- Folk visste at noe var galt

Marius Bråtelund. Fotograf Per-Åge Eriksen

Marius Bråtelund was sexually abused by his father for ten years. In retrospect, he has come to realise that both neighbours and doctors understood that “something” was wrong.

Marius was six years old the first time he was raped by his father. The abuse continued until he was 16. As a result of the shame, he never told anyone about what was going on, but both neighbours and his paediatrician explained in court that they had seen signs that something was wrong, but they chose not to report their concern to either the police or Child Welfare Services.

“People knew something was going on. Especially at school. I was absent a lot and participated little in class. The neighbours heard a lot of screaming and loud noises, so I know that people knew that something was going on,” says Marius.

The duty to avert criminal acts makes it a criminal offence not to try to prevent the kind of abuse to which Marius Bråtelund was subjected – but few are aware of this duty.

Today, Marius travels around, giving lectures about both his experiences and his encounter with the system when he finally received help as a 16-year-old. He believes there is too little knowledge among those who work with children and young people about the signals that victims of abuse send out. Therefore, he is fighting to direct more focus on this in the training that teachers, social workers and child and youth workers receive.

“My paediatrician, who had seen bruises and other physical signs, chose not to report the situation. When a doctor doesn’t take the responsibility we should expect of someone in their position, I think it is a very passive approach. I think that’s sad. I understand that it’s not easy, but it must be better to send one too many notices of concern than to send one too few,” says Bråtelund.

For Bråtelund, the duty to avert criminal acts should be an important tool for those who work with people who may be the victims of abuse.

“It is something that should be taught to those who will be working with children and young people. There should be a greater focus on this topic in the relevant study programmes. There are very many who don’t know how to detect the signals that victims give out. It is also important to learn how to build trust with victims of abuse,” he says.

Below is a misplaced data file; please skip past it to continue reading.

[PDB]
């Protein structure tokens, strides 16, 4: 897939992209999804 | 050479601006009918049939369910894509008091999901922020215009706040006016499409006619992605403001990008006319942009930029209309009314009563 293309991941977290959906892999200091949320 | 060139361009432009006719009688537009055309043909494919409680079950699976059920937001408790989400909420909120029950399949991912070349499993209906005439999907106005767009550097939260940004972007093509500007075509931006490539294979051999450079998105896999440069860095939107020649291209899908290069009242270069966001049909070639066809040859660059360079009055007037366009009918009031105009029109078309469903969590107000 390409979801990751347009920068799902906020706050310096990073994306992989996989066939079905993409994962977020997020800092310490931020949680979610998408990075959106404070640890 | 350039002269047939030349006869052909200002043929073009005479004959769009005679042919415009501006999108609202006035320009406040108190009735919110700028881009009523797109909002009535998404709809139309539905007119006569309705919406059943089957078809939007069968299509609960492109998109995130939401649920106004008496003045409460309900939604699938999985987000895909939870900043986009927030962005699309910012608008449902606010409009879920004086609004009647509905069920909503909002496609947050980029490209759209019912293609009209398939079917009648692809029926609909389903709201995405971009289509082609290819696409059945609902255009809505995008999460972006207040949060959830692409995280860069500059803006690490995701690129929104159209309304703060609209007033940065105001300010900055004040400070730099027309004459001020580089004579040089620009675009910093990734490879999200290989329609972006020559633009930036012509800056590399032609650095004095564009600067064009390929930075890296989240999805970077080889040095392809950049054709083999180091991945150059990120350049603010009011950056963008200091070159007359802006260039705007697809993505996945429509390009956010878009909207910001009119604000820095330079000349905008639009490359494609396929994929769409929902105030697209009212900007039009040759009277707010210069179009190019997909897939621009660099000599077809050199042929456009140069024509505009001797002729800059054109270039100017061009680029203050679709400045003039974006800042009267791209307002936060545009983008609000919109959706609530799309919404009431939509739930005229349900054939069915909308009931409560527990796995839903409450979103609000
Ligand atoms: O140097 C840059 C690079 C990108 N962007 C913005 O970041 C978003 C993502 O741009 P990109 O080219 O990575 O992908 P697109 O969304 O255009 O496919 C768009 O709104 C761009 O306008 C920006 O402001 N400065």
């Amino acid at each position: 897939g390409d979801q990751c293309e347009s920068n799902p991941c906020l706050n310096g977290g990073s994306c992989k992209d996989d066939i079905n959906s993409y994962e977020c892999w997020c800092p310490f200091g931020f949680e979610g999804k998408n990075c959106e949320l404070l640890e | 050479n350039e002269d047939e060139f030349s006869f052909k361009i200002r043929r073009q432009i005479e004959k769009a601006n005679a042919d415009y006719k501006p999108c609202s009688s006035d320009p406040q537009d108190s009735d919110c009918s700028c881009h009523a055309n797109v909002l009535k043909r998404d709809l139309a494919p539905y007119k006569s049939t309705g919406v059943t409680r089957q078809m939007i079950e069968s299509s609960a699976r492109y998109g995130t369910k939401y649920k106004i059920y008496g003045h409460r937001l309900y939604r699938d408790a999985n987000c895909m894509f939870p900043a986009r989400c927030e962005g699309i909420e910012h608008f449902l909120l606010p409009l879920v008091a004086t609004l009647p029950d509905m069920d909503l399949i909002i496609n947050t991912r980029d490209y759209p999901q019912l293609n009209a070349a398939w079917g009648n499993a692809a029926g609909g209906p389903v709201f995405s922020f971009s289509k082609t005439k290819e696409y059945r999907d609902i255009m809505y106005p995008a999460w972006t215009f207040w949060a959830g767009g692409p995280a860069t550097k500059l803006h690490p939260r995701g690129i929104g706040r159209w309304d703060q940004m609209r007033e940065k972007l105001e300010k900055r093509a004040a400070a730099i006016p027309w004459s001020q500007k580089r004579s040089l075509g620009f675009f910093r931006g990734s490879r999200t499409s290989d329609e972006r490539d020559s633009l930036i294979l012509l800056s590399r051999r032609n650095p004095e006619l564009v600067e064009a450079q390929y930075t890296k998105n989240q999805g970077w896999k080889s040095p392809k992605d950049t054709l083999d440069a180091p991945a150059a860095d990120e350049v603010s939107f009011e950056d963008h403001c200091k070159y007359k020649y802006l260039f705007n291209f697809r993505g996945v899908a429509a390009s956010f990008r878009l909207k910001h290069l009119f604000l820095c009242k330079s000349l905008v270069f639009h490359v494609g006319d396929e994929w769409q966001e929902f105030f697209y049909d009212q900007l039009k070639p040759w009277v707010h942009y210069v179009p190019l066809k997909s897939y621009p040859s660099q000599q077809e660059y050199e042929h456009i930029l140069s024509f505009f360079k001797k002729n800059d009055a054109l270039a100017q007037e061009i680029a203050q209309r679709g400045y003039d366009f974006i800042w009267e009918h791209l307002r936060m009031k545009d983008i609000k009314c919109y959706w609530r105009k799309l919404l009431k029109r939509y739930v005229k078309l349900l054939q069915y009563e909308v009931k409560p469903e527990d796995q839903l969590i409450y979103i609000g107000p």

“There are some gaps in the way society handles this, and the duty to avert criminal acts is something people should be aware of. It could prevent a lot of suffering if more people would report what they know,” he says. Bråtelund believes that he could have been spared many years of abuse if someone had reported his situation. It would have made his life completely different.

“If someone had dared to speak out, I would have been able to get away from that environment sooner, and perhaps had a more normal childhood and adolescence. I could have been spared many delayed after-effects and traumatic memories,” he says.

Are you unsure if you have a duty to avert a criminal act? Here are five questions that may be helpful.

  1. Is it a serious criminal offence?
    The duty to avert criminal acts applies in situations where there is a risk of rape, murder, domestic violence or sexual abuse of children. These are acts covered by Section 196 of the Norwegian Penal Code.
  1. Do you know or suspect that the offence will take place?
    Sometimes you are certain, while other times you may have a nagging suspicion. It is enough that you believe it is likely that the offence will occur. Then you have a duty to avert the offence. You also have this duty if you believe there is a risk of a recurring offence.
  1. Is it possible to avert the offence?
    If you can, try to prevent the offence from occurring. If it has already taken place, you have a duty to prevent injuries and other consequences.
  1. Can I avert the offence without exposing myself or other innocent people to danger?
    You do not have a duty to avert an offence if to do so would involve endangering life and health.
  1. Can I avert the offence without being prosecuted or charged myself?
    No one has a duty to risk criminal charges against themselves or any other innocent person. If you believe that you may be prosecuted, you must try to avert the offence in some way other than notifying the police. PLEASE NOTE that this does not apply if the victim is a minor and the person who fails to avert the offence is the child’s caregiver. Then you must avert the offence even if you or others may risk prosecution or criminal charges.

– If the answer to all of these questions is “Yes”, you have a duty to notify the police or otherwise seek to avert the offence. Remember that the duty to avert a criminal act always takes precedence over a duty of confidentiality.

In emergency situations and in case of mortal danger, call the police on 112.

You can contact your local police on 02800.

If children are involved, also contact Child Welfare Services.